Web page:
Leila discusses the CTA and dancing for hire

By Leila Sales

The CTA has thwarted me once again. It was a devious move on their part, too. Like, you don’t feel especially thwarted when the CTA raises its prices or fails to provide a bus at the appointed time. You expect that sort of behavior from them. If, for some reason, there actually were a #173 at the Wrigley Building at 7:20 pm, you would accuse the CTA of violating its principles. No, what they’ve done this time is entirely unprecedented and unfair. They have made my CTA card expire.

This might sound like not a big deal, but that is only because you want me to be unpopular. See, my CTA card was an integral part of my Plan For Popularity.

OK. Have you ever been at a party where, for some reason, people start showing off their “party tricks?” Invariably, they do things like tie cherry stems into knots with their tongues. This is actually not that impressive, and it is pretty much as cool as if their trick was French-kissing in front of an audience onstage. But these people are accepted as cool because they have a party trick.

Now, I cannot tie cherry stems with my tongue—not least because I hate the taste of cherries, and someone once told me they can give you cancer; also, when am I ever at parties that involve cherries? Are these, like, “make your own sundae” parties, or what? But I need a party trick anyway.

So, are you ready for it? This was going to be my party trick: having the same CTA card for all of college.

Just think about it. I’d walk around campus, and people would ask, “Who is that completely ordinary and probably unpopular girl?” And then their friends would answer in hushed tones, “Dude. She’s used the same CTA card for four years.” And then I’d win something, like jelly beans, maybe.

When I devised this plan, during O-Week of my first year, my friend Johanna pointed out that it wasn’t possible. Every time you insert your CTA card into the machine to add more money, she said, the machine spits back a different one, anyway. This was a rational but completely moronic and asinine point. As far as points go, this one was on par with Benjamin Franklin’s point about the Articles of Confederation, that you could, like, rule a nation under and stuff. Notice how Ben Franklin never got invited to the cool parties? He was also, like, 800 years older than every other founding father. Lameness.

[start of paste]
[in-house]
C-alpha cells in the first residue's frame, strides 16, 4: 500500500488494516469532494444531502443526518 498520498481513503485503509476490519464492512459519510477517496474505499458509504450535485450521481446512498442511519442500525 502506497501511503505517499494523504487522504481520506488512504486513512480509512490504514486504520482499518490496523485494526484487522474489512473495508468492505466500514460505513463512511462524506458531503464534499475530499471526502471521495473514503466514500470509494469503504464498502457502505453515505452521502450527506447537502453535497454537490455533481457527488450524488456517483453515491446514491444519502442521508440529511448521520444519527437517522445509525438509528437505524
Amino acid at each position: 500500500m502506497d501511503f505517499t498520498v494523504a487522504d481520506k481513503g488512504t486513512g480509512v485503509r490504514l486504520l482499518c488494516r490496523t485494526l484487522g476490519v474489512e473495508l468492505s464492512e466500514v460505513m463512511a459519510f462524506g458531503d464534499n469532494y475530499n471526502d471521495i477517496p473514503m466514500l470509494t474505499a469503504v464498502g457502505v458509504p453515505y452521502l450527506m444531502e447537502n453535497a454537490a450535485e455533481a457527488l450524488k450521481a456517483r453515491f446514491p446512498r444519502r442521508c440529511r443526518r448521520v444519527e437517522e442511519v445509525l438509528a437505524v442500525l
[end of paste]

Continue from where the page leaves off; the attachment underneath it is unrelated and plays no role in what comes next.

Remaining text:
It doesn’t matter, anyway, because now that my CTA card has expired, I have to resort to my old party tricks, namely, knowing all the words to the Bare Naked Ladies’ “One Week” and being an asshole. Neither of these went over that big in the first place, but they are pretty much all I’ve got. It makes going to parties somewhat less fun, always needing to drag along my Stunt CD and periodically asking in pitiful tones, “Anybody want me to put on my CD? I can sing along.”

Meanwhile, the popular kids have moved on to using their tongues to tie ballpoint pens or telephones into knots.

My newest plan for getting myself invited to parties—and it’s not a done deal yet, so don’t get too excited—is renting myself out as a dancer. See, people tend not to dance at parties, and I have not yet figured out why this is. It could be that they are busy drinking and getting people’s numbers so that someday they can have friends. But not me. I dance.

My version of dancing is this elaborate mishmash of musical theater moves, complete with high kicks and a forced smile, and a version of the mashed potatoes that looks like it was invented by a three-year-old with poor muscle control. My friend once told me that I danced like the big sister in Dirty Dancing, then hastened to add that she meant that “in the best way possible.” This was kind of offensive, and she is no Patrick Swayze.

Needless to say, my dancing has never inspired anyone to get up and join me. People prefer to keep their distance, sipping their drinks, laughing at me, and trying to avoid my flailing limbs.

Clearly, everyone should want me at his or her party. There is no end to the entertainment I provide. And it’s not even the sort of entertainment that requires effort on other people’s parts, like, say, playing pin the tail on the donkey. No, the rest of the party guests just sit there for a while, and I lunge around the room, and then everyone goes home. A wildly successful evening for all.

With talents like these, who needs public transportation?